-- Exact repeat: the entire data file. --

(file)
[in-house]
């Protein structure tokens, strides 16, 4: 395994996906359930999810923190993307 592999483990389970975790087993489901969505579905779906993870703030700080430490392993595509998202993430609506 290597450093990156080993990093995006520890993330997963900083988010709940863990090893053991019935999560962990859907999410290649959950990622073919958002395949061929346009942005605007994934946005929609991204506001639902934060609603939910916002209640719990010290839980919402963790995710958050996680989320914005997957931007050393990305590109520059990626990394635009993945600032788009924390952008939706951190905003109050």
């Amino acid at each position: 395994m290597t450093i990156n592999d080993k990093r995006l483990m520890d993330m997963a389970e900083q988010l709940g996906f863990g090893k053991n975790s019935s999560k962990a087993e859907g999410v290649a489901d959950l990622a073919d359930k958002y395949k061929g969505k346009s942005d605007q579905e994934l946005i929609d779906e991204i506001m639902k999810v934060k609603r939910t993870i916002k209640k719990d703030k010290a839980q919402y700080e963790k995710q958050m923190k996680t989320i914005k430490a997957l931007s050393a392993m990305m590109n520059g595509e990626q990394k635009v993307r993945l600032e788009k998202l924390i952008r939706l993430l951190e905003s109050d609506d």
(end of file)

[in-house]
């Protein structure tokens, strides 16, 4: 395994996906359930999810923190993307 592999483990389970975790087993489901969505579905779906993870703030700080430490392993595509998202993430609506 290597450093990156080993990093995006520890993330997963900083988010709940863990090893053991019935999560962990859907999410290649959950990622073919958002395949061929346009942005605007994934946005929609991204506001639902934060609603939910916002209640719990010290839980919402963790995710958050996680989320914005997957931007050393990305590109520059990626990394635009993945600032788009924390952008939706951190905003109050």
């Amino acid at each position: 395994m290597t450093i990156n592999d080993k990093r995006l483990m520890d993330m997963a389970e900083q988010l709940g996906f863990g090893k053991n975790s019935s999560k962990a087993e859907g999410v290649a489901d959950l990622a073919d359930k958002y395949k061929g969505k346009s942005d605007q579905e994934l946005i929609d779906e991204i506001m639902k999810v934060k609603r939910t993870i916002k209640k719990d703030k010290a839980q919402y700080e963790k995710q958050m923190k996680t989320i914005k430490a997957l931007s050393a392993m990305m590109n520059g595509e990626q990394k635009v993307r993945l600032e788009k998202l924390i952008r939706l993430l951190e905003s109050d609506d």